Skyline Drive

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This article is about the road in Shenandoah National Park. For other roads named "Skyline Drive", see Skyline Drive (disambiguation).

Skyline Drive
Route information
Maintained by NPS
Length: 105.57 mi[1] (169.90 km)
Existed: 1939 – present
Major junctions
North end: US 340 in Warren County
 
South end: US 250 in Rockfish Gap
Highway system
Skyline Drive Historic District
Skyline Drive near Big Meadow.jpg
Skyline Drive near Big Meadows
Skyline Drive is located in Virginia
Skyline Drive
Nearest city Front Royal, Virginia
Coordinates 38°32′54″N 78°27′38″W / 38.54833°N 78.46056°W / 38.54833; -78.46056Coordinates: 38°32′54″N 78°27′38″W / 38.54833°N 78.46056°W / 38.54833; -78.46056
Built 1931
Architect multiple
Architectural style Other
Governing body National Park Service
MPS Historic Park Landscapes in National and State Parks MPS
NRHP Reference # 97000375[2]
VLR # 069-0234
Significant dates
Added to NRHP April 28, 1997
Designated NHLD October 6, 2008[4]
Designated VLR December 4, 2006; July 2, 1997; June 18, 2003[3]

Skyline Drive is a 105-mile (169-km) road that runs the entire length of the National Park Service's Shenandoah National Park in the Blue Ridge Mountains of Virginia, generally along the ridge of the mountains. The scenic drive is particularly popular in the fall when the leaves are changing colors. Annually, over two million people visit the Skyline Drive, which has been designated a National Scenic Byway.

Entry[edit]

Road map of Skyline Drive showing nearby major roads and cities in Northern Virginia

Major entry points to Skyline Drive are as follows:

Fees are collected at the Skyline Drive's access points. The fee varies based on the season. Passes, which are valid for unlimited entries within a seven-day period, are issued. Since user fees are charged at entry points along the Skyline Drive, the Drive is sometimes mistaken[who?] for a toll road. The fee, however, is not a toll charged to drive on the road, but rather an entry fee for the park itself. A $15.00 pass is valid for up to seven days and $30.00 for a year-long pass.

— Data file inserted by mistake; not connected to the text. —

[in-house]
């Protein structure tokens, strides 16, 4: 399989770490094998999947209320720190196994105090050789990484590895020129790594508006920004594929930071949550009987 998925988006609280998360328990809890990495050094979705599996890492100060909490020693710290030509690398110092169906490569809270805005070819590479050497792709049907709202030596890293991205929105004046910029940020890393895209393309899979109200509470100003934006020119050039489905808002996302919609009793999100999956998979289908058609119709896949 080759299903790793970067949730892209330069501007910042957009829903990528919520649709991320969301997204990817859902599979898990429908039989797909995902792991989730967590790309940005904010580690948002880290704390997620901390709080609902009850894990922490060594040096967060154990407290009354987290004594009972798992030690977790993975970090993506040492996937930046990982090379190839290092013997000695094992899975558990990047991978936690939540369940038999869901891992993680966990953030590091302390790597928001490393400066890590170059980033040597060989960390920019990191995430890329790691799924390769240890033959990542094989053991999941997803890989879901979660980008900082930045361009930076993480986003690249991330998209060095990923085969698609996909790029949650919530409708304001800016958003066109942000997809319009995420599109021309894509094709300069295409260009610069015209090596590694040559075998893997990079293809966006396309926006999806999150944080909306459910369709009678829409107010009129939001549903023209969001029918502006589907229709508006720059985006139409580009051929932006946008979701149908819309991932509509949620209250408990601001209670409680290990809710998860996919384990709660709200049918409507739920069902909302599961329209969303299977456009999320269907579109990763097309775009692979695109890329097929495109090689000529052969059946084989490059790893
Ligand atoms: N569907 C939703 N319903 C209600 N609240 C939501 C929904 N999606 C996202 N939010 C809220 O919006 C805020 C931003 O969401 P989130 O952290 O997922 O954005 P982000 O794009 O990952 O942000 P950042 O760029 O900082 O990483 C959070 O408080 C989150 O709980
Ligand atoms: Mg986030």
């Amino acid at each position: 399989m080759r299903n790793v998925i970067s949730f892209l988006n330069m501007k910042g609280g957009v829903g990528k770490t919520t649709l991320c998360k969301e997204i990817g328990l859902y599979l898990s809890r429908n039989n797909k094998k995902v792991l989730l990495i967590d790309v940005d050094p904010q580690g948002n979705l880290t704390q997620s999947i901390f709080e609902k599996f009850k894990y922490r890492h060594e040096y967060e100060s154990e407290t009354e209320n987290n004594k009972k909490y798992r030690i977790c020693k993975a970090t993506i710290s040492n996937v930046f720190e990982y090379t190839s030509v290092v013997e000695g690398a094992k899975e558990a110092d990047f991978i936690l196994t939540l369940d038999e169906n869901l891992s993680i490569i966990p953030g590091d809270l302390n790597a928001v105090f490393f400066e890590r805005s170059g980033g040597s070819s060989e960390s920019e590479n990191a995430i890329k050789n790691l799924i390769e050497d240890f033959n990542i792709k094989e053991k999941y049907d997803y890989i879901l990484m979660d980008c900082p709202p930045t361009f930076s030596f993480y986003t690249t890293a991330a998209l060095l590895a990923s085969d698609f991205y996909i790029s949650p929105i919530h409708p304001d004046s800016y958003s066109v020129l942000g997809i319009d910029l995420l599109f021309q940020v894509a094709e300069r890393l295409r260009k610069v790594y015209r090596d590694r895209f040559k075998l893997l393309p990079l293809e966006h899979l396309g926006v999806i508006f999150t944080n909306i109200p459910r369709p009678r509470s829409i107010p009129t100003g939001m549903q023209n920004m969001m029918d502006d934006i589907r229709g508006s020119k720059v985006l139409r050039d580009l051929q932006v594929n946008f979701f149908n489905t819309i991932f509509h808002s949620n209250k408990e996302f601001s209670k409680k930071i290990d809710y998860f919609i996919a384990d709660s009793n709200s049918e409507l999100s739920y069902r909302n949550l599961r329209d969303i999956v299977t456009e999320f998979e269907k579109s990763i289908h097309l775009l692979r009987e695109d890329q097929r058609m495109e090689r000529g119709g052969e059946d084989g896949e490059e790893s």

Mileposts[edit]

Fall colors near Milepost 103

On the west side (right when traveling from north to south) of the drive, mileposts are present. They are numbered from 0 to 105 (north to south). These are the reference points to directions in the drive.[5]

Driving precautions[edit]

The speed limit is 35 miles per hour (60 km/h), due to curves, wildlife and tourists. One might see stopped vehicles in the road either enjoying the wildlife or just turning to stop at an overlook. Bicycles, motor vehicles, and pedestrians share the road. There are also deer, bears, and other wildlife, which may appear and cross the road without warning. These all require extra precaution. The speed limit within the park is strictly enforced by park police.

Experience[edit]

A white-tailed deer as seen from car
Marys Rock Tunnel

The road takes a winding path along the mountaintops of the Blue Ridge Mountains east of the Shenandoah River. There are nearly seventy-five overlooks throughout the drive, providing views of the surrounding valleys. During the drive (especially in early morning and late evening) wildlife can be seen on the road; Shenandoah National Park has one of the densest populations of black bears documented within the U.S.[6]

Numerous trails can be accessed along the drive, including a portion of the Appalachian Trail, which follows the road's path. Biking and horseback riding are other recreational activities that are allowed on the road. The southern end of the Skyline Drive is located in Rockfish Gap, where it connects to the northern terminus of the Blue Ridge Parkway, a free-access road that continues southward along the Blue Ridge Mountains.

History[edit]

Further information:History of Shenandoah National Park
Skyline Drive Historic District marker, which stands in the Byrd Visitors' Center at Big Meadows

Begun as a Works Progress Administration (WPA) project during the Great Depression, construction of the Skyline Drive was both difficult and dangerous. Large cuts were made into the sides of knolls and peaks to allow for a road wide enough to handle traffic. The work began in 1931, and the final section (from Swift Run Gap to Rockfish Gap) was completed and opened in 1939. The Civilian Conservation Corps also had a hand in the construction of Skyline Drive. The CCC graded the slopes on both sides of the roadway, built guardrails, constructed overlooks, and planted thousands of trees and shrubs along the parkway.[7] It has 70 overlooks.


Already a National Scenic Byway and on the National Register of Historic Places, the Skyline Drive was designated a National Historic Landmark in October 2008.[8]

Major intersections[edit]

County Location Mile[1] km Destinations Notes
Warren   0.00 0.00 US 340 to I‑66 – Skyline Caverns, Luray, Front Royal
Page Thornton Gap 31.46 50.63 US 211 – Washington, DC, Luray interchange
Rockingham Swift Run Gap 65.60 105.57 US 33 – Richmond, Harrisonburg interchange
Augusta Rockfish Gap 105.57 169.90 US 250 / Blue Ridge Pkwy. south to I‑64 – Charlottesville, Waynesboro interchange
1.000 mi = 1.609 km; 1.000 km = 0.621 mi

See also[edit]

mountain view

References[edit]

External links[edit]